by Frank Cotolo
Part 1 is here.
Endurance. That is what George recommended I study when handicapping British thoroughbreds. He said, “Speed’s for the dogs,” meaning the nighttime punting at greyhound tracks.
“I’ve been to dog racing,” I said. “In Florida.”
“Bright, comfortable, clean and safe, I gather,” George said. “Quite different from over here, where it’s like wandering with blokes in a Dickens novel.”
To endure in serious thoroughbred punting, however, was exhausting. Track meets lasted a few days at a time and horses took long rests between races and shifted from downhill no-turn to curlicue-shaped tracks; and there was rain and wind and endless incalculable factors to empty a wallet. I told George I wanted endurance only to find harness racing in the U.K.
“Admirable,” George said. “Perhaps you should talk to an expatriate. Someone in the race game come to Britain from your side of the pond. He may know a bit about other types of race horses.”
“Do you suggest anyone in particular?”
“The Cauthen kid.”
“Steve Cauthen? The jockey?”
“You know someone that can introduce me to him?”
George said, “Just find out where he’s riding and introduce yourself.”
I was skeptical of George’s suggestion. There was no way in the States to approach a jockey on the other side of a racetrack apron and have a casual conversation that easily.
Anyone in the U.S. reading a sports page heard of Cauthen. He was a star; the youngest jockey to win a Triple Crown; he was Sports Illustrated Sportsman of the Year in 1978. Yet, I did not notice his name in all of the British racing pages I used to handicap. Until I looked for it.
As if predictable, I found Cauthen would be riding at the upcoming Ripon Racetrack meet. Ripon was the nearest track to Harrogate and it took only a short bus trip to visit. On the ride there, I looked through my Sporting News while thinking of angles to tell security why I wanted to meet the Cauthen.
Strolling up the path to the apron I saw a bobby leaning against the white fence at the entrance.
“Pardon me,” I said, “would you know where I may find a particular jockey?”
“Looking for a rider?”
“Yes. Steve Cauthen.”
He did not seem to care which jockey. He looked over his shoulder to his left and pointed and said, “They come out of the door under the stands over there,” he said. “You know what he looks like?”
“I know what he looks like.”
“Then go find him, why don’t you.”
“Thanks,” I said and walked away, almost expecting him to blow his whistle and catch up to me.
George was right. But, I was still amazed by the nonchalant atmosphere around the public and the performers. I blended into it, though, leaning against a rail post reading the newspaper until jockeys began to stroll out of a door under the stands. They sauntered around, holding their helmets, smiling and chatting, twirling their whips and inhaling the afternoon chill.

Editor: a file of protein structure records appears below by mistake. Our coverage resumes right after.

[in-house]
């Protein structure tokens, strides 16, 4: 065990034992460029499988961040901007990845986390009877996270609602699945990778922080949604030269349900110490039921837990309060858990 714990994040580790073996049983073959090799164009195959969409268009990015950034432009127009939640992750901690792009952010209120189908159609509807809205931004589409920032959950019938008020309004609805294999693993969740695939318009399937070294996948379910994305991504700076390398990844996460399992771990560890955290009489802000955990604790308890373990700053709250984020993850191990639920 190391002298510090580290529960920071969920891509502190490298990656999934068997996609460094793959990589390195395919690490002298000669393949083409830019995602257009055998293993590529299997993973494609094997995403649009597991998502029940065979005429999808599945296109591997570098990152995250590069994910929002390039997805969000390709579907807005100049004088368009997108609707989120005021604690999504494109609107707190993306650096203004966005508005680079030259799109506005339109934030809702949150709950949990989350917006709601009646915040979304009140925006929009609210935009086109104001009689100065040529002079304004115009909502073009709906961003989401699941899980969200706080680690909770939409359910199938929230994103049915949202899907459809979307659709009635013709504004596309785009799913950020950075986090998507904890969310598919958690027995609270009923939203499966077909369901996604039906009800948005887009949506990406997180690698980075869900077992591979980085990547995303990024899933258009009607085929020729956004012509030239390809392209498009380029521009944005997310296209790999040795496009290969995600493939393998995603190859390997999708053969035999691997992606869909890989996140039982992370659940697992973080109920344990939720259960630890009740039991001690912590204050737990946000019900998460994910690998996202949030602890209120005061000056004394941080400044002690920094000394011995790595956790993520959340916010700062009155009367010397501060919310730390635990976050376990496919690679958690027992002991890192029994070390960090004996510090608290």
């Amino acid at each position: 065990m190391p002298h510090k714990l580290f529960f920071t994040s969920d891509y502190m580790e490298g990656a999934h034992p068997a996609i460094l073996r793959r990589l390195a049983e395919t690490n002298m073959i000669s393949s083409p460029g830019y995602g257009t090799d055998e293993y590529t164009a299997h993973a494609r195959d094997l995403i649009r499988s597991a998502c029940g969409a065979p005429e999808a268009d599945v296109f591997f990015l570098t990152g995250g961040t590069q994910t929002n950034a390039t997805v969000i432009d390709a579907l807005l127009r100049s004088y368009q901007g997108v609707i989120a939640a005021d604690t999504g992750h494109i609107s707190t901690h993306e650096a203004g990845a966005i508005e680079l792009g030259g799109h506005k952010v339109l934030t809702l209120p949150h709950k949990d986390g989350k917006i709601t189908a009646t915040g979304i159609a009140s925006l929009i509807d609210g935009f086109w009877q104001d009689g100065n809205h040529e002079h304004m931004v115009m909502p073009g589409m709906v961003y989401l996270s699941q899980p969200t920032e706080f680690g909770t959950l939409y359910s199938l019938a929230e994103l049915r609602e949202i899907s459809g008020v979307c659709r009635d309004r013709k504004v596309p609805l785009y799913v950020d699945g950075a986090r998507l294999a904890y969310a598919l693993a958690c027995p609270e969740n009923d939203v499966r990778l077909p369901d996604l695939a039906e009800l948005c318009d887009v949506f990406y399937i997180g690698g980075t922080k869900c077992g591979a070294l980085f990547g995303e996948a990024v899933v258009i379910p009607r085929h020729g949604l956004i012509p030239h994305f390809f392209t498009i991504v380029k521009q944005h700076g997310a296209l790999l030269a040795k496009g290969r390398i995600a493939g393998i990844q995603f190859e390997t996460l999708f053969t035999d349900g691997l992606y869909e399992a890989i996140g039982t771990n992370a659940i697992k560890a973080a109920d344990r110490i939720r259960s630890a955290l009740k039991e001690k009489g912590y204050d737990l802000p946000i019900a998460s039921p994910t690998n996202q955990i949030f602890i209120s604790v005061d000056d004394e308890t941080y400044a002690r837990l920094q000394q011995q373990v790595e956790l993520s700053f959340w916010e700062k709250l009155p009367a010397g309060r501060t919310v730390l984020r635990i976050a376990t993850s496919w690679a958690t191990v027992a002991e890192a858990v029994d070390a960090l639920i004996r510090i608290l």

I noticed the Kentucky kid among them and I approached him calmly. I introduced myself as an American sportswriter and I was surprised when he said I was among the first American journalists to find him working in his new venue. He was calm and attentive and did not appear in any hurry; it made me relax.
He said he was enjoying the change, though it was vastly different than in the states. I mentioned that I caught a twinge of a British accent. He said that after a while it came naturally. We shared the many adjustments needed to live the U.K. lifestyle as well as be a horseman or a bettor, but he could not say enough good things about how the experience of racing in the sport’s classic theater of horsemen embraced him.
In a short time, the British press embraced his talent and one respected racing correspondent said, “He’s matured into the perfect jockey.” He was amused when I told him I thought he already achieved that in America. He thanked me and said he had “certainly matured.”
I steered the conversation to harness racing. Growing up in Kentucky around horseracing, he knew of the standardbred breeding posture in the Bluegrass State and about Louisville Downs being the home of the Kentucky Pacing Derby. He also knew about Messenger.
“I was talking horses with punters and only one knew Messenger and the Hambletonian line.”
Cauthen told me it was because there was so little harness in the U.K. He knew about the “harness clubs” but nothing about improving their profile. He thanked me and took his first mount.
Back in the U.S., Turf & Sport Digest published my article about meeting Cauthen. Ironically, years would pass before I learned how harness was growing in the U.K. and won a John Hervey writing award for my endurance.